Additionally, this change will give our fifth- and sixth-grade teachers and students full access to the science lab in their own school.
We are fortunate to have highly qualified PreK-4 teachers who are licensed to teach all content areas in our elementary schools. They will continue to provide a high-quality educational experience, including science instruction, for all PreK-4 students. Our teachers, administrators and other science educators will be highly involved with making our science experiences for students in PreK-4 more robust and more frequent. Our Curriculum & Instruction Leadership Council (CILC), which consists of teachers and administrators, will continue to work toward our curriculum development efforts, including our goal to provide a more robust science experience for all students in Shaker.
The District will continue to refine its communication with the school community about instructional decisions. Parents will be informed about our curriculum efforts and plan during our curriculum night in the fall of 2017. Additionally, we are working with our PTO Council to keep parents informed.
Finally, it's important that I make this public statement: I have a deep respect for the role of advocacy in a democratic society. Not a day goes by when I do not think about the many people who advocated, marched, served in the armed forces, protested, died, or who were imprisoned to make this world a better place and pave the way for me and many others to be provided the many opportunities we've had throughout our lives.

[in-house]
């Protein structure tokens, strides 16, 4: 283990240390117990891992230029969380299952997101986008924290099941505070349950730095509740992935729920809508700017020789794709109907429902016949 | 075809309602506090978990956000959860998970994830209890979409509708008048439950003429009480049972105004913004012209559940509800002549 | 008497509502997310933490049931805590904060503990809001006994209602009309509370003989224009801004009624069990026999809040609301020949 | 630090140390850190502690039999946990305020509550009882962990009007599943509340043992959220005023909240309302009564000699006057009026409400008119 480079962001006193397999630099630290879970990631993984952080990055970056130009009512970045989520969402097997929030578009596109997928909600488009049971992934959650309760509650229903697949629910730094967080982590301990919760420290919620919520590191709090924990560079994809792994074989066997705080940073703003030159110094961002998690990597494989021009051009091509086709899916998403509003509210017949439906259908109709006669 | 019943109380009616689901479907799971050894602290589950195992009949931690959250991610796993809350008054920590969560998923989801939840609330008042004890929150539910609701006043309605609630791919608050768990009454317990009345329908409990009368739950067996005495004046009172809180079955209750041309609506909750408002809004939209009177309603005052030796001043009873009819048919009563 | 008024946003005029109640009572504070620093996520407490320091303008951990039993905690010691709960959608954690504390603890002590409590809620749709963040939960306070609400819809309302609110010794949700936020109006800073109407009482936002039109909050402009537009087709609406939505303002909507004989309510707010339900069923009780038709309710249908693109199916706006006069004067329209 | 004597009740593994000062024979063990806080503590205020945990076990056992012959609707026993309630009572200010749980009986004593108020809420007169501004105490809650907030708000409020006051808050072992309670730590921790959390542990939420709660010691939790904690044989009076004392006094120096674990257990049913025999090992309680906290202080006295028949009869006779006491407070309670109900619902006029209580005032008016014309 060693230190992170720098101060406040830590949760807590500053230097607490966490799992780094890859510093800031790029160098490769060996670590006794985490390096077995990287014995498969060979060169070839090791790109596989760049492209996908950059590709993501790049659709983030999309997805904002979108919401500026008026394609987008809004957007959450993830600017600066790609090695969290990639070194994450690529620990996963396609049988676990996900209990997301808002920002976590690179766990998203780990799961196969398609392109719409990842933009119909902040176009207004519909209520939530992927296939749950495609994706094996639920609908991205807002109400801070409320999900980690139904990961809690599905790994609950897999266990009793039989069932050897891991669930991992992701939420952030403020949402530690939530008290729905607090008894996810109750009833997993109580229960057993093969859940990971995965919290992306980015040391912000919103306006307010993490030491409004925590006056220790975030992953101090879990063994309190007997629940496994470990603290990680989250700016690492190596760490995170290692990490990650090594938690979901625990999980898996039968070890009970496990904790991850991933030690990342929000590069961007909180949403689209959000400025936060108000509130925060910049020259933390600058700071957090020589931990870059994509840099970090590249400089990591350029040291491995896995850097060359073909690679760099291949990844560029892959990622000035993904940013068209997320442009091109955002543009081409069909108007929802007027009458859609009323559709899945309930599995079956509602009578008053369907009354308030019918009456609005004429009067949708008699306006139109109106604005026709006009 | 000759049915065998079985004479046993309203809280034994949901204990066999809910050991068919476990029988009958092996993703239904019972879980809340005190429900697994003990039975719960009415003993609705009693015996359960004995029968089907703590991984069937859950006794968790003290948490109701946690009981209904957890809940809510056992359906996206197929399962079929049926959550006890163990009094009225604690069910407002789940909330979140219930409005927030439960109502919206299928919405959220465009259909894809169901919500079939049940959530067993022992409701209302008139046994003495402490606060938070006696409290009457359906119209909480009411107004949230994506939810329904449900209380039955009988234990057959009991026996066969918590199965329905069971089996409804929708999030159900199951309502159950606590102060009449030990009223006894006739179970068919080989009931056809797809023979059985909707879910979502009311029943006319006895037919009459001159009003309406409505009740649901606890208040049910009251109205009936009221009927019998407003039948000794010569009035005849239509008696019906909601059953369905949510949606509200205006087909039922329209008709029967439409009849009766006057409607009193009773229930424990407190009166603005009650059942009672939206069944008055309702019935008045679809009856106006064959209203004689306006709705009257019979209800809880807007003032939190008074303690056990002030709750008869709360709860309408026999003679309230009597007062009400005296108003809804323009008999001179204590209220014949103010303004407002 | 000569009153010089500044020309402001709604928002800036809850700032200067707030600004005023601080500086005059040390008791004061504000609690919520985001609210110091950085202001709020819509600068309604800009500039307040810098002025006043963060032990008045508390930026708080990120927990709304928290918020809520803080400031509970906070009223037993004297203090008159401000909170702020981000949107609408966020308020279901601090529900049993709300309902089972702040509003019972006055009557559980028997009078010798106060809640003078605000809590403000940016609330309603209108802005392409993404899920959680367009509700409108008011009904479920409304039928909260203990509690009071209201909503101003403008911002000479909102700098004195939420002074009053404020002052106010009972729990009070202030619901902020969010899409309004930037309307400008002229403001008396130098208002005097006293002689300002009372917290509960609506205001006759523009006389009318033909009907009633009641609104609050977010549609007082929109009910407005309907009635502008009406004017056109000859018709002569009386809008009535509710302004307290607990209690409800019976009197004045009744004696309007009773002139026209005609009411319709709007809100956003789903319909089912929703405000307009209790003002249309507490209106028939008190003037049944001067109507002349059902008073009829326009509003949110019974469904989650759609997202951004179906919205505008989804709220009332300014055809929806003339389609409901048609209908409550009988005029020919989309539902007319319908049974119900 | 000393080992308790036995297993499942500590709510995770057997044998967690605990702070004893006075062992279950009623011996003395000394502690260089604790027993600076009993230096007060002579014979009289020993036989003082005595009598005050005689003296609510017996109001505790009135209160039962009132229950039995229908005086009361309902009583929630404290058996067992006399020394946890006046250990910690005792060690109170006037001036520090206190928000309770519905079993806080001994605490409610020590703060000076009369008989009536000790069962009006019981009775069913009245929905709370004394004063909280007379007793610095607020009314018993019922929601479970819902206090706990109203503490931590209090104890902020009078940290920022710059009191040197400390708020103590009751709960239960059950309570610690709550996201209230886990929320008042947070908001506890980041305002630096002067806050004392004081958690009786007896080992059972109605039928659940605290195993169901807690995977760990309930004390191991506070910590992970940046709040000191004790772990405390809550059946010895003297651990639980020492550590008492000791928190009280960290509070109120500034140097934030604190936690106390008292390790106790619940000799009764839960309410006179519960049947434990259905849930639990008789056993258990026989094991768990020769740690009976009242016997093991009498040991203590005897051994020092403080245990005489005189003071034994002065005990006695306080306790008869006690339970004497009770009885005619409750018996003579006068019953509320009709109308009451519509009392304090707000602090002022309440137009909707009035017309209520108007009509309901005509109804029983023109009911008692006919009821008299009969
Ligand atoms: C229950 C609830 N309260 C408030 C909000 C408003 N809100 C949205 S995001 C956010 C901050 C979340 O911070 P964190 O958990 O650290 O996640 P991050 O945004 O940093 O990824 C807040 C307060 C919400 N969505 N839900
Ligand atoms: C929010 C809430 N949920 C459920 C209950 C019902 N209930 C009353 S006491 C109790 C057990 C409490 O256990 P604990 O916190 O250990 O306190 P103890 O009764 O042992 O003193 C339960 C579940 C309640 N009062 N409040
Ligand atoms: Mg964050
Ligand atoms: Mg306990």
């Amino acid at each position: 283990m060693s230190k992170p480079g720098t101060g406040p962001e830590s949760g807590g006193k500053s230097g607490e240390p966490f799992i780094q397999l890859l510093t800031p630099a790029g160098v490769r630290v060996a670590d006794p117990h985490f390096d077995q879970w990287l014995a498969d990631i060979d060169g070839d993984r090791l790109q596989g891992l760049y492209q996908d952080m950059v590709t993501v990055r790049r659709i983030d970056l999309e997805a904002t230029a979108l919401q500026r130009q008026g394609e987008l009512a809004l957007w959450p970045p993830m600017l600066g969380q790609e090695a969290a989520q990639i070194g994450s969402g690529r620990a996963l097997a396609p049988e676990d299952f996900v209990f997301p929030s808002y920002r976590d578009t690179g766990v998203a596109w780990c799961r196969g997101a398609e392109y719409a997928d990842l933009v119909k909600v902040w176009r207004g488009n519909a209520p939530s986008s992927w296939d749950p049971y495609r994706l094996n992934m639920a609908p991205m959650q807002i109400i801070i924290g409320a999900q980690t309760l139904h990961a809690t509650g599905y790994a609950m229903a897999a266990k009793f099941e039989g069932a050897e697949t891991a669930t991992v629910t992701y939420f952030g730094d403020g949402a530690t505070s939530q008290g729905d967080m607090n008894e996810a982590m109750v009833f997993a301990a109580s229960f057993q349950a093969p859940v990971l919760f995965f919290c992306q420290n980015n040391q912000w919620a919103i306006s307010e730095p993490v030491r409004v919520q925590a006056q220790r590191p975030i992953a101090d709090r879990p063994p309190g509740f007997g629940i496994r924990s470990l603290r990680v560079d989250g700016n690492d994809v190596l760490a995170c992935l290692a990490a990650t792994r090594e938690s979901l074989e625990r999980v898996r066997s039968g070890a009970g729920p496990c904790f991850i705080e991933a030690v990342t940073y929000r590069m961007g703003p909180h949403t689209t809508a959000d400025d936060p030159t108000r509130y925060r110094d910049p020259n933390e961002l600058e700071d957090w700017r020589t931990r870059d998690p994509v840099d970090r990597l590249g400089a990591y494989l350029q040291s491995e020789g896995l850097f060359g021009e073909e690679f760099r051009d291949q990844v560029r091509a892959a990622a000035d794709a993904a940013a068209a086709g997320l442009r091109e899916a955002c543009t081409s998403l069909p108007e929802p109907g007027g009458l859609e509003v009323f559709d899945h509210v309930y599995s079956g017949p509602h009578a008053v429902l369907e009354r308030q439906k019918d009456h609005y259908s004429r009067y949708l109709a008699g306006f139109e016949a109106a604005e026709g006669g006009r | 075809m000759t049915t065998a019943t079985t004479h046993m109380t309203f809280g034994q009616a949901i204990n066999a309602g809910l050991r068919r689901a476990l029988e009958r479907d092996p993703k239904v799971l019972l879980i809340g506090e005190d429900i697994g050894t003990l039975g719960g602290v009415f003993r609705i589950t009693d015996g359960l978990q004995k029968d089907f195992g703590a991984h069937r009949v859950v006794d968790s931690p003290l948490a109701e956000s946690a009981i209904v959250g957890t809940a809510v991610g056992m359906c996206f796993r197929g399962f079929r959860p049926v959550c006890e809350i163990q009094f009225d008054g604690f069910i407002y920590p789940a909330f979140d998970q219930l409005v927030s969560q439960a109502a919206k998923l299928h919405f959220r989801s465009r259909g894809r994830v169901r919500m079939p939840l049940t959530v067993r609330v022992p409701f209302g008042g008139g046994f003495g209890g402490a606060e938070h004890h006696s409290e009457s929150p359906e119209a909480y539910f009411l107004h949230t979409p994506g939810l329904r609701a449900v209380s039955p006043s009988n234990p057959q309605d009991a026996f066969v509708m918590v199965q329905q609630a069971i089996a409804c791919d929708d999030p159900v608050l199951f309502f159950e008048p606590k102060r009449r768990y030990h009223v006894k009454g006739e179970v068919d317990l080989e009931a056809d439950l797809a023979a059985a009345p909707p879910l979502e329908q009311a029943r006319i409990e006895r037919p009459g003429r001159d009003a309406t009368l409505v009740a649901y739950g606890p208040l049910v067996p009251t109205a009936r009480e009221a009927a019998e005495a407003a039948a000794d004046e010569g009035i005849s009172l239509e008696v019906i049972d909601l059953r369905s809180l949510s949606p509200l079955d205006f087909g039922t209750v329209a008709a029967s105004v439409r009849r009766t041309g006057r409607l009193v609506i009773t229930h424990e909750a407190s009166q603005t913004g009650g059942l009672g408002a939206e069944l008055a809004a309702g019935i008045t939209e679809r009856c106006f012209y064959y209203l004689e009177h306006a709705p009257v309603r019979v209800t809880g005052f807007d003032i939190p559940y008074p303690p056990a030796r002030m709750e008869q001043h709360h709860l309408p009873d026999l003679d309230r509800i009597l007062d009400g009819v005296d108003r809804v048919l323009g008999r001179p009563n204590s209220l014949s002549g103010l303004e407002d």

I commend our community members who are using their voices as power. That said, I hope that we can hold each other accountable in a respectable, caring and professional manner. I've received some emails over the last several weeks, and I have read some very concerning posts on social media, that do not reflect what I know we in Shaker strive to be as a community.
Our young people are watching us and looking to us as leaders, parents, teachers, and role models. All of us, starting with me, must lead by example and be able to exclude personal attacks or judgments about other people when making our point or advocating for our young people.
Social media can be a great tool for us. But tools are only useful when they are used responsibly. As a community, it is our responsibility to continue to be a welcoming environment for future generations and prospective Shaker residents. I do not believe that some of the anger, accusations and judgments I have read are a good representation of who we are as a community.
Again, I am in no way suggesting that anyone should hesitate or ask questions. I embrace and learn from the feedback. I'm simply asking that we be mindful of the delivery of the message when posted or tweeted or written in an email that is a public record and seen by those within Shaker and outside of Shaker.
All of our voices are more powerful when delivered in a caring, respectful and professional manner. Thank you.
Dr. Gregory C. Hutchings, Jr.
Superintendent of Schools